Having sought asylum in Togo over the years I venture to say that Togo has a lot to offer ECOWAS;In terms of Economics Trade and Commerce than what Sirleaf could even dream of poffering.

  2. Well, well! I have question. And the question is;- Can a man who has
    not any good on governance in his own house country) preside good
    over other countries? What guarantee is there that he will change?
    Can a man, while maintaining hard-hands on his own [people] be trusted
    with other countries? ECOWAS must be very, very careful! Who and
    what is going to that man? By miracle or by self-changing process?
    Who had applied such change in the past?

  3. Wow! Straight to the point. That’s exactly the situation with Liberia and its leader, Madam Sirleaf.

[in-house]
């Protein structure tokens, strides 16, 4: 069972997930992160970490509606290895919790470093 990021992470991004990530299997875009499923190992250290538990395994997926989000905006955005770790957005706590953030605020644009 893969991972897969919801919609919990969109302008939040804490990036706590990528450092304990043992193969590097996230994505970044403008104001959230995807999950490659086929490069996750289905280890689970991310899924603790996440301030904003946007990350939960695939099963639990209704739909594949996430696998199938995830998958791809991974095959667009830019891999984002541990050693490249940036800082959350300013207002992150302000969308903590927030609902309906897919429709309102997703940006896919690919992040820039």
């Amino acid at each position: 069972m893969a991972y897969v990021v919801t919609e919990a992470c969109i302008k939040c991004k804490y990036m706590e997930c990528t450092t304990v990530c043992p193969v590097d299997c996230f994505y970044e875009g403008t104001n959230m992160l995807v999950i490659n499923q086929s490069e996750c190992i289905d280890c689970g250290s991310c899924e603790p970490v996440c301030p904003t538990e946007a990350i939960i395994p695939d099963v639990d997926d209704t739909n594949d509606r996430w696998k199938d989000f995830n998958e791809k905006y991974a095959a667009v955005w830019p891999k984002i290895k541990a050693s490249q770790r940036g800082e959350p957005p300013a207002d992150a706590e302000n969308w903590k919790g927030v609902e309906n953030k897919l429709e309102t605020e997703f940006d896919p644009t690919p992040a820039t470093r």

Amid the unstoppable international support we still live in abject poverty driven by uncontrollable corruption and the unevenly distribution of the country’s resources.

    What a shame!

  4. What a shame indeed, the guns have been silent in Liberia for a Long Time, but situation wr experienced now is far worst than before. This government is the worst under this wicked old witch called Ellen

  5. ECOWAS has had a long struggle from the past and now embarking
    on a success. It will be disheartening to place it in a hands with hopping.
    No indeed! You can’t hope against hope. Placing it into hands that has
    demonstrated good governance and economic development will not
    only make ECOWAS to pick up its goals for the people of West Africa,
    but also ensure its continuity in bringing the whole of West Africa to
    a real modern day development of all, I say all of its people and